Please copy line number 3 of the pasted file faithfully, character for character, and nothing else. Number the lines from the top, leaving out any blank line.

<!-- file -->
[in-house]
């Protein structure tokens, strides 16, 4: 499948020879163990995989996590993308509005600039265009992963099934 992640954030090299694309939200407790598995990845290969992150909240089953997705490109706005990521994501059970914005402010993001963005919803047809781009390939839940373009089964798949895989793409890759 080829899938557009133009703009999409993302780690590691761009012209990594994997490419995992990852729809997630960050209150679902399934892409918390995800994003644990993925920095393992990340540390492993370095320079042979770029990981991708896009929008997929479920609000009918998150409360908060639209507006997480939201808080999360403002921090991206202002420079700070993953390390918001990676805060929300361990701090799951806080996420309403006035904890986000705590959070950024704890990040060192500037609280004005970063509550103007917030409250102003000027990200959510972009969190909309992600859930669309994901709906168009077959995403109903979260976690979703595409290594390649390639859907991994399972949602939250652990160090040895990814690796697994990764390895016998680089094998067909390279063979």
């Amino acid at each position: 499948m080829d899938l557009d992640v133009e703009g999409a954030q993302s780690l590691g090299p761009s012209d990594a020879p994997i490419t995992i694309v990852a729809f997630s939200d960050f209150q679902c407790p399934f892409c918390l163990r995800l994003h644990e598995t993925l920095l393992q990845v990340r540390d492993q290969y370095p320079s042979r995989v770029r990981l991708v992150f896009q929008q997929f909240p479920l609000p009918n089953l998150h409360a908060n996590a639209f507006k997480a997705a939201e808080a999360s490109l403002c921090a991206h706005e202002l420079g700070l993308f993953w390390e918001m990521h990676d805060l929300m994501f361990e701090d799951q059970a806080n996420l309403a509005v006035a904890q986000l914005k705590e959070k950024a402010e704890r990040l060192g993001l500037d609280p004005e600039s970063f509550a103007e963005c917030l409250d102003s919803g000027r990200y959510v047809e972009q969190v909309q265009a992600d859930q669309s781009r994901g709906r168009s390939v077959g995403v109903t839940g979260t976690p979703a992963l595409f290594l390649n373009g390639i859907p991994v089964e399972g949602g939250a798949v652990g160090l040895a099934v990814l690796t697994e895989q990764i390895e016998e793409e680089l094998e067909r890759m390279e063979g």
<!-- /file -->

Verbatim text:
């Amino acid at each position: 499948m080829d899938l557009d992640v133009e703009g999409a954030q993302s780690l590691g090299p761009s012209d990594a020879p994997i490419t995992i694309v990852a729809f997630s939200d960050f209150q679902c407790p399934f892409c918390l163990r995800l994003h644990e598995t993925l920095l393992q990845v990340r540390d492993q290969y370095p320079s042979r995989v770029r990981l991708v992150f896009q929008q997929f909240p479920l609000p009918n089953l998150h409360a908060n996590a639209f507006k997480a997705a939201e808080a999360s490109l403002c921090a991206h706005e202002l420079g700070l993308f993953w390390e918001m990521h990676d805060l929300m994501f361990e701090d799951q059970a806080n996420l309403a509005v006035a904890q986000l914005k705590e959070k950024a402010e704890r990040l060192g993001l500037d609280p004005e600039s970063f509550a103007e963005c917030l409250d102003s919803g000027r990200y959510v047809e972009q969190v909309q265009a992600d859930q669309s781009r994901g709906r168009s390939v077959g995403v109903t839940g979260t976690p979703a992963l595409f290594l390649n373009g390639i859907p991994v089964e399972g949602g939250a798949v652990g160090l040895a099934v990814l690796t697994e895989q990764i390895e016998e793409e680089l094998e067909r890759m390279e063979g």